It is not easy to photograph events. You need to know where and when to set up, who is who, to have mastered the equipment and technique of taking pictures in different light, to be able to be invisible. While technical skills are essential, the most important thing is a sense of the moment and good skill.
After the event there is life too.
We have more and more events: conferences, trainings, workshops, not to mention integrations. After their end everyone is waiting for only one thing – for photos. Some to build up their ego and make sure they looked good, others to refresh their memory, because memories are strangely blurred, others just to experience this day again. However, there is one thing that everyone does when looking at the photos from the event he was on – he is looking for himself on them.
Just a moment
The best thing you can find in an event photo is to capture the right moment. Natural laughter, visible interaction between people, emotions. It’s best if the whole photo reportage resembles the frames from the film, after watching which the viewer will think “As if I was there”.
The worst of these are – apart from the technically weak photos and red eyes – unfavourable-looking participants (closed eyes, crooked lips, etc.), artificially set shots and too many similar pictures. We have all seen it often. That’s why it’s best to stick to simple rules – emphasizes professional event photographer from ViennaShots.com
And who says it?
Speakers talk a lot – it’s obvious during the presentation, but for the photographer it could be a small obstacle. So, take pictures of the speaker when he breathes in or smiles, not when he actually speaks. Similarly, take a picture of the person who is listening, not the person who is speaking, while talking the photo of a two people.
Aside from words
Watch people and their interactions and take pictures when something happens between them – gestures, glances, smiles, laughter. Photograph not only faces, but also hands and other details – they also say a lot about the event.
Smile? Of course!
In my opinion, the best photos from the event are those where the participants do not look at the lens. There are, however, people who think that it is necessary to get acquainted, and do not always know how. Capturing a natural smile is not easy. Many people clasp in front of the lens because they don’t know how to position themselves. If the participants can’t feel at ease and just behave naturally, smile at them and in response they usually smile at you – use this moment to take the picture.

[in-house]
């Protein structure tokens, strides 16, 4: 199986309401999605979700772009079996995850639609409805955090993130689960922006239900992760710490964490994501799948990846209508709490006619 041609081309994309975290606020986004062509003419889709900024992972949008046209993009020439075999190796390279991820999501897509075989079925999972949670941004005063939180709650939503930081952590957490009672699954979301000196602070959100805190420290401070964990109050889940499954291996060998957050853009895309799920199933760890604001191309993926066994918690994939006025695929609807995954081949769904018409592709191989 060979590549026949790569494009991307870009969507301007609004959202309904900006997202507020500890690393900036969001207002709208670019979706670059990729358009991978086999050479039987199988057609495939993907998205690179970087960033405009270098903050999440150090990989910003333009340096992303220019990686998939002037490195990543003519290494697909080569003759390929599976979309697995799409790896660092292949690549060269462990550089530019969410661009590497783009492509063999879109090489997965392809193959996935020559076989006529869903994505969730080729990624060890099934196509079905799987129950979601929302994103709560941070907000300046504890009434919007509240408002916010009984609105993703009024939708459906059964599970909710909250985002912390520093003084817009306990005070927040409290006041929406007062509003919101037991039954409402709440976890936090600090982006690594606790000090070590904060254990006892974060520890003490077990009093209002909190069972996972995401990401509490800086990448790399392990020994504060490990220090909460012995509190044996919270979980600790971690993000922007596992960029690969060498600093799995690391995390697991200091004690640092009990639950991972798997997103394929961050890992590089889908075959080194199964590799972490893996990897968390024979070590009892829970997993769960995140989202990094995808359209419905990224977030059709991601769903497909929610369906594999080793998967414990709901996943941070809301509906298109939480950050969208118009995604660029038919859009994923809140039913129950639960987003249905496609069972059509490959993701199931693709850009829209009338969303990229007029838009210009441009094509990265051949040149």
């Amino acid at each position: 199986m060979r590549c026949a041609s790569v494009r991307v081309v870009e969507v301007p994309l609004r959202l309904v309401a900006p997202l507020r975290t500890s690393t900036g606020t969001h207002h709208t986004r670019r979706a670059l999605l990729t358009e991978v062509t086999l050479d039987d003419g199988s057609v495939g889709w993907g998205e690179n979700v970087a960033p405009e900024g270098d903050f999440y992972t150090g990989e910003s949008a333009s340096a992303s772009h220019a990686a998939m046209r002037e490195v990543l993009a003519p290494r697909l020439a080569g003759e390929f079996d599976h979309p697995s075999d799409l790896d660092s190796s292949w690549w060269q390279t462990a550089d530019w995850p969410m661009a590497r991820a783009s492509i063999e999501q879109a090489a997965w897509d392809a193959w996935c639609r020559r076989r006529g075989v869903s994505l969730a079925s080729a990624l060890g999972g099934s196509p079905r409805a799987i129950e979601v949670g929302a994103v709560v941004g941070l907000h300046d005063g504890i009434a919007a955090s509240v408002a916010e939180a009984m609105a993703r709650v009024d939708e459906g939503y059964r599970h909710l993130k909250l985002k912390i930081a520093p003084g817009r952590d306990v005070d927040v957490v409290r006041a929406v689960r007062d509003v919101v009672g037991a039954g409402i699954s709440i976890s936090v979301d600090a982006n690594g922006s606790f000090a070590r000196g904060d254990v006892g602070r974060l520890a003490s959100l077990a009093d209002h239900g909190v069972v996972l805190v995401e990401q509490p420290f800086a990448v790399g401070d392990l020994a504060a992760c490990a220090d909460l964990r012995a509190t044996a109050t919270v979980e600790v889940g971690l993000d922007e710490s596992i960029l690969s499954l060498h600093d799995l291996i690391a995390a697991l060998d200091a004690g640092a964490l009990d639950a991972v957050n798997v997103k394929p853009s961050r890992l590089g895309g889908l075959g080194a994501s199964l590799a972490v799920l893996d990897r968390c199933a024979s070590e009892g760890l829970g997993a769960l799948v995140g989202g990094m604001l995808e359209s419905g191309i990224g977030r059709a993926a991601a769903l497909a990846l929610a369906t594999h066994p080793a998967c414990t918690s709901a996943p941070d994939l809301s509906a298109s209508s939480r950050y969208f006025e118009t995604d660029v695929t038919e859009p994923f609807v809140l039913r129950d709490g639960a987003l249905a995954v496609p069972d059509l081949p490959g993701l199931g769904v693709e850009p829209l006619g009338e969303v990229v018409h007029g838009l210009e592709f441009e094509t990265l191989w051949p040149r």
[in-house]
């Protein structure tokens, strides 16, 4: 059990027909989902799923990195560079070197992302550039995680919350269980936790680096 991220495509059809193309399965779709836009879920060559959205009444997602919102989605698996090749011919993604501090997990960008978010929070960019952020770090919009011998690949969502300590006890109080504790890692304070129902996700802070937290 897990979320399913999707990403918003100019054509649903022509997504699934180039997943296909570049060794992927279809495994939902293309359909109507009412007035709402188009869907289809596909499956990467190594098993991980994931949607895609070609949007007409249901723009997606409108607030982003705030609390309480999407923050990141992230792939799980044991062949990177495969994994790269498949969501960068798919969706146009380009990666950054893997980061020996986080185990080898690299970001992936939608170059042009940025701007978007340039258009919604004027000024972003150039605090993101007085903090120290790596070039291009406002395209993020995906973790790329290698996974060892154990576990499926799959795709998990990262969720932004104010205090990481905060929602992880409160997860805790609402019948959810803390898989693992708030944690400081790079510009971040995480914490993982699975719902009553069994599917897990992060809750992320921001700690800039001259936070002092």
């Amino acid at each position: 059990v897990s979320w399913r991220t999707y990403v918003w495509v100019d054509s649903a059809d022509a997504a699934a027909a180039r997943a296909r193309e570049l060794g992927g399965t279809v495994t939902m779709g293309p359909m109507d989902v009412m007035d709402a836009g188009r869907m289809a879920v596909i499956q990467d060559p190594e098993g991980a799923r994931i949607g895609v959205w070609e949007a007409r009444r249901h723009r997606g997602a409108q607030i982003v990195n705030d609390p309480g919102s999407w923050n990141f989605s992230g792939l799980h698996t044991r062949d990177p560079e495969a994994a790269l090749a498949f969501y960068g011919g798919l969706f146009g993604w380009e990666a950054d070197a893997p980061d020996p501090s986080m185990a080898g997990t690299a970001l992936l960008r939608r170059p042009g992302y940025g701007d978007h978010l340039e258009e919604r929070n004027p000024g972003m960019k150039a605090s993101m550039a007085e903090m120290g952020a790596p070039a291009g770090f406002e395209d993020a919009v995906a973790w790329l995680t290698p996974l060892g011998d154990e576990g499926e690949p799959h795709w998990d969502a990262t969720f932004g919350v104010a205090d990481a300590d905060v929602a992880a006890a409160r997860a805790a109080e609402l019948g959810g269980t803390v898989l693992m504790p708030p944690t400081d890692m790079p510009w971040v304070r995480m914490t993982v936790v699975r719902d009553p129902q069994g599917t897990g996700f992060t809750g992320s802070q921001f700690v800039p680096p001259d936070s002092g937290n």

Everyone wants to look good
People are the most important part of the event – try to take photos so that they look good. Everyone can look better or worse in the picture, so choose the shots where everyone looks good, the participants will be grateful to you for that and your photos will probably go further into the world.
Shoot a lot, cut a lot
Take a lot of photos to have something to choose from. The more people in the frame, the harder it is to get to know the moment when everyone has open eyes, looks good, etc. As a last resort, you can always stick face or eyes from another shot (I’ve done so many times and nobody realized it), but it’s better not to do it. It is better to take more shots to choose the best one.
But it’s a trap – you can’t have mercy on selection. It doesn’t matter that in 4 out of 5 pictures taken by a given person he or she looks good. In the final material you don’t need so many of them. Choose the best and be raw – 2-3 photos of each speaker will suffice, you don’t have to take as many as 10 of them.
What not to do?
Not while eating. Do not take pictures of people who eat, or at least not when they are putting food in their mouths.
Even closer. Don’t be afraid to approach – the event is not only a crowd of people, it’s also a great opportunity for portraits.
Don’t get in the way. There is no worse photojournalist than one who instead of observing the event becomes a part of it.
Smile on call. Don’t make you set up to take pictures – it looks artificial, the smiles are also artificial.
An unwelcome director. Do not place people or objects, do not artificially create situations. Your task is to catch the moments in their natural way, focus on searching, not on creating.